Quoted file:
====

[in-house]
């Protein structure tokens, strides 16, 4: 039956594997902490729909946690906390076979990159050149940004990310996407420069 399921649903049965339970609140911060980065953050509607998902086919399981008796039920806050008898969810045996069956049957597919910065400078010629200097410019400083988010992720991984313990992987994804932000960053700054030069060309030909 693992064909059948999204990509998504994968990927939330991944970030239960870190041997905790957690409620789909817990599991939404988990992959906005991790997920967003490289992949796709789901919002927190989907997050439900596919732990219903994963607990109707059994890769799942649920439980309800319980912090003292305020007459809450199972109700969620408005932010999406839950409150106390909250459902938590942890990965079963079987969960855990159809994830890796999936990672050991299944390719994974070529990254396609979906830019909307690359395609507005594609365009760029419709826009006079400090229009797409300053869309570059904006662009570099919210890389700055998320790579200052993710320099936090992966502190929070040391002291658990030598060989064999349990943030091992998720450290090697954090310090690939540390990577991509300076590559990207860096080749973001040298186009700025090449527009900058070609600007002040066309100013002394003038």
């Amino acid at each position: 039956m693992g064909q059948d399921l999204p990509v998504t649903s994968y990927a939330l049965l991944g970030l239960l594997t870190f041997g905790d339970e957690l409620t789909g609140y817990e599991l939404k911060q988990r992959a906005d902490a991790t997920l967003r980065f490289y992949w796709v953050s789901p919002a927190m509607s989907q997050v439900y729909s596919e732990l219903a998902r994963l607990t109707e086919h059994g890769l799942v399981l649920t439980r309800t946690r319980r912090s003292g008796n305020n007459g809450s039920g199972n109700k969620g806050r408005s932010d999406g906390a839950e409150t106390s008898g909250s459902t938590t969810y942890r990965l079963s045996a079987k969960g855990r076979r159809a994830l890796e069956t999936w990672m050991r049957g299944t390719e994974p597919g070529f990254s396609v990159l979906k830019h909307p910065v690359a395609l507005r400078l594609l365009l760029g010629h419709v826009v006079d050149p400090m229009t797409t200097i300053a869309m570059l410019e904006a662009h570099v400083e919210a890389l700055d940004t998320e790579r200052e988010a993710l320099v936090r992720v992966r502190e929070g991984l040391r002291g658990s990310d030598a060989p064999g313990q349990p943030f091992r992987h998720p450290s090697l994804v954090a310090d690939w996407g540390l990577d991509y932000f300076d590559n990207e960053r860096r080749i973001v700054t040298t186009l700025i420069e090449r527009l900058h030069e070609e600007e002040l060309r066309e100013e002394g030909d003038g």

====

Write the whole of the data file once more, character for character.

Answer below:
[in-house]
């Protein structure tokens, strides 16, 4: 039956594997902490729909946690906390076979990159050149940004990310996407420069 399921649903049965339970609140911060980065953050509607998902086919399981008796039920806050008898969810045996069956049957597919910065400078010629200097410019400083988010992720991984313990992987994804932000960053700054030069060309030909 693992064909059948999204990509998504994968990927939330991944970030239960870190041997905790957690409620789909817990599991939404988990992959906005991790997920967003490289992949796709789901919002927190989907997050439900596919732990219903994963607990109707059994890769799942649920439980309800319980912090003292305020007459809450199972109700969620408005932010999406839950409150106390909250459902938590942890990965079963079987969960855990159809994830890796999936990672050991299944390719994974070529990254396609979906830019909307690359395609507005594609365009760029419709826009006079400090229009797409300053869309570059904006662009570099919210890389700055998320790579200052993710320099936090992966502190929070040391002291658990030598060989064999349990943030091992998720450290090697954090310090690939540390990577991509300076590559990207860096080749973001040298186009700025090449527009900058070609600007002040066309100013002394003038």
């Amino acid at each position: 039956m693992g064909q059948d399921l999204p990509v998504t649903s994968y990927a939330l049965l991944g970030l239960l594997t870190f041997g905790d339970e957690l409620t789909g609140y817990e599991l939404k911060q988990r992959a906005d902490a991790t997920l967003r980065f490289y992949w796709v953050s789901p919002a927190m509607s989907q997050v439900y729909s596919e732990l219903a998902r994963l607990t109707e086919h059994g890769l799942v399981l649920t439980r309800t946690r319980r912090s003292g008796n305020n007459g809450s039920g199972n109700k969620g806050r408005s932010d999406g906390a839950e409150t106390s008898g909250s459902t938590t969810y942890r990965l079963s045996a079987k969960g855990r076979r159809a994830l890796e069956t999936w990672m050991r049957g299944t390719e994974p597919g070529f990254s396609v990159l979906k830019h909307p910065v690359a395609l507005r400078l594609l365009l760029g010629h419709v826009v006079d050149p400090m229009t797409t200097i300053a869309m570059l410019e904006a662009h570099v400083e919210a890389l700055d940004t998320e790579r200052e988010a993710l320099v936090r992720v992966r502190e929070g991984l040391r002291g658990s990310d030598a060989p064999g313990q349990p943030f091992r992987h998720p450290s090697l994804v954090a310090d690939w996407g540390l990577d991509y932000f300076d590559n990207e960053r860096r080749i973001v700054t040298t186009l700025i420069e090449r527009l900058h030069e070609e600007e002040l060309r066309e100013e002394g030909d003038g």